Understanding the mechanics of your home is crucial. Many of the experts we spoke to remarked on the number of people they’ve come across who are unfamiliar with even the most basic inner workings of their house. Ideally you’ve been able to familiarize yourself with the location of your home’s water shutoff and breaker panel before the moment of crisis.

With water damage, you should know how to turn off your home’s electricity, although as Nelson Rivera pointed out, “Usually the breakers trip when there’s an issue.” But if you have to pass through standing water to get to your breaker box, and the electricity is still on, call a professional. “It can be like stepping into something that, you know, changes your hairstyle,” PuroClean’s Darren Hudema said. “It’s better to just stay out, without putting yourself in harm's way.”

If your home uses well water, the shutoff valve is usually on your pump tank, but for municipal water it can be just about anywhere. If you don’t know where yours is, and you’re not currently dealing with water damage in your home, search it out or have a plumber come by to show you. Consider marking it or loosely tying a ribbon around the pipe so that everyone in your household has a quick visual reminder in the event of an emergency.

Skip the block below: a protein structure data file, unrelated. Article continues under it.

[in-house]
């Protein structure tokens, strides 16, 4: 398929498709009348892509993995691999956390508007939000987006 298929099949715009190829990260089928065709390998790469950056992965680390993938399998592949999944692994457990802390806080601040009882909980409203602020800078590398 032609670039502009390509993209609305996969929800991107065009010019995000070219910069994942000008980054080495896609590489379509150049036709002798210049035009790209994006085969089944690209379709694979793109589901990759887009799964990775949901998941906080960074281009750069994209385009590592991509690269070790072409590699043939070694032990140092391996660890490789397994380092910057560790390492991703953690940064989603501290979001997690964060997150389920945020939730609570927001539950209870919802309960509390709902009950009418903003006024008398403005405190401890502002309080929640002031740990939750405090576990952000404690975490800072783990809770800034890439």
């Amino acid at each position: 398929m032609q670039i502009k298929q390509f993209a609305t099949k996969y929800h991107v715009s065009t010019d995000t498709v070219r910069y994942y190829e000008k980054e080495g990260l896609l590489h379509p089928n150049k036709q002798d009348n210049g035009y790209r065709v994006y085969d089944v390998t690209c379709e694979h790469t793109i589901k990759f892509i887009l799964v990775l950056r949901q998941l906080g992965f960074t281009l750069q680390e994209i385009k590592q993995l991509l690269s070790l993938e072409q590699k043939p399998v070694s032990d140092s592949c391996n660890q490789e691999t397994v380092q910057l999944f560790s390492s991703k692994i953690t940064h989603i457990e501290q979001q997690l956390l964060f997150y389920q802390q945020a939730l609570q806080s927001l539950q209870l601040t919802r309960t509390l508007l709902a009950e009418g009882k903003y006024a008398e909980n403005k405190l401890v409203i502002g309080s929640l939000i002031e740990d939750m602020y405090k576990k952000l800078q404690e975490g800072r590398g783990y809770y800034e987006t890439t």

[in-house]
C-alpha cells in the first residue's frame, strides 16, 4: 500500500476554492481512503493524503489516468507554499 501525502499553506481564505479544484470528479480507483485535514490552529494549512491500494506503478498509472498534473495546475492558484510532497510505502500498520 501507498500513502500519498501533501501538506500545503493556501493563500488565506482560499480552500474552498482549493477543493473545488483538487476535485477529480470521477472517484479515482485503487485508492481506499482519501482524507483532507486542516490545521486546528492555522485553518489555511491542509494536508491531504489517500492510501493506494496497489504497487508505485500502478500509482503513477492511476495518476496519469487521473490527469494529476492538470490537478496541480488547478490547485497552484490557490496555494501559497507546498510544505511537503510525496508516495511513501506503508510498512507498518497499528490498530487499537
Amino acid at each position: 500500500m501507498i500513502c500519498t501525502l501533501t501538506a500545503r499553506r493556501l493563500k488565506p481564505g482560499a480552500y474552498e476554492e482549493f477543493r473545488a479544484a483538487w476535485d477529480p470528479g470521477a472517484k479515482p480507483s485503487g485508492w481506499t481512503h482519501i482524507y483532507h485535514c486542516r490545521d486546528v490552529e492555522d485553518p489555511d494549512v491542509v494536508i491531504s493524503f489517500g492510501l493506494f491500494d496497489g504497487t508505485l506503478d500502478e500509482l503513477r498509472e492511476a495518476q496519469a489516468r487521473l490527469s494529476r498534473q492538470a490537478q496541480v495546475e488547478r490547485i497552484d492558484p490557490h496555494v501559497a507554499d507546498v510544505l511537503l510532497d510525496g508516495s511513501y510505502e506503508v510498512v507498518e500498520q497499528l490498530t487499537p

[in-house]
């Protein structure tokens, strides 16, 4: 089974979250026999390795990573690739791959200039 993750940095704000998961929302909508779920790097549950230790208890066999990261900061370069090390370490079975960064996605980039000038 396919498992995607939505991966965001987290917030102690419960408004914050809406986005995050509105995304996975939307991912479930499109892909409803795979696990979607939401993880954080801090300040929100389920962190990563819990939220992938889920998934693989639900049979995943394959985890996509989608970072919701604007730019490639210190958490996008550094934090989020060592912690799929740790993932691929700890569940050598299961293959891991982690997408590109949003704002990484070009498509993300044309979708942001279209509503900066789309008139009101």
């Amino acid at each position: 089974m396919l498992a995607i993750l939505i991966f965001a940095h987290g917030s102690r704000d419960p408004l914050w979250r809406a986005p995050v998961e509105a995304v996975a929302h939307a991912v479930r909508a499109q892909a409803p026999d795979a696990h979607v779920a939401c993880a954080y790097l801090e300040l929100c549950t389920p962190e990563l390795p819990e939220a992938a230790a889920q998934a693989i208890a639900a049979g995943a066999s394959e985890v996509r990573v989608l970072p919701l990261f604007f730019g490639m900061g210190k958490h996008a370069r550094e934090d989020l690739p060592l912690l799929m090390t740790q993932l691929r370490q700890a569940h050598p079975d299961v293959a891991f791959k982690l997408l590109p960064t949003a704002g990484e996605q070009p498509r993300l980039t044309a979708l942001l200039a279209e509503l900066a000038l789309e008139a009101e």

If you have to wade into water to reach the water-shutoff valve, watch your step—heightened anxiety and a sense of urgency can cause some folks to rush right in and injure themselves. “Slip-and-falls are real,” Rivera said. Remain aware of the possibility throughout your entire cleanup process.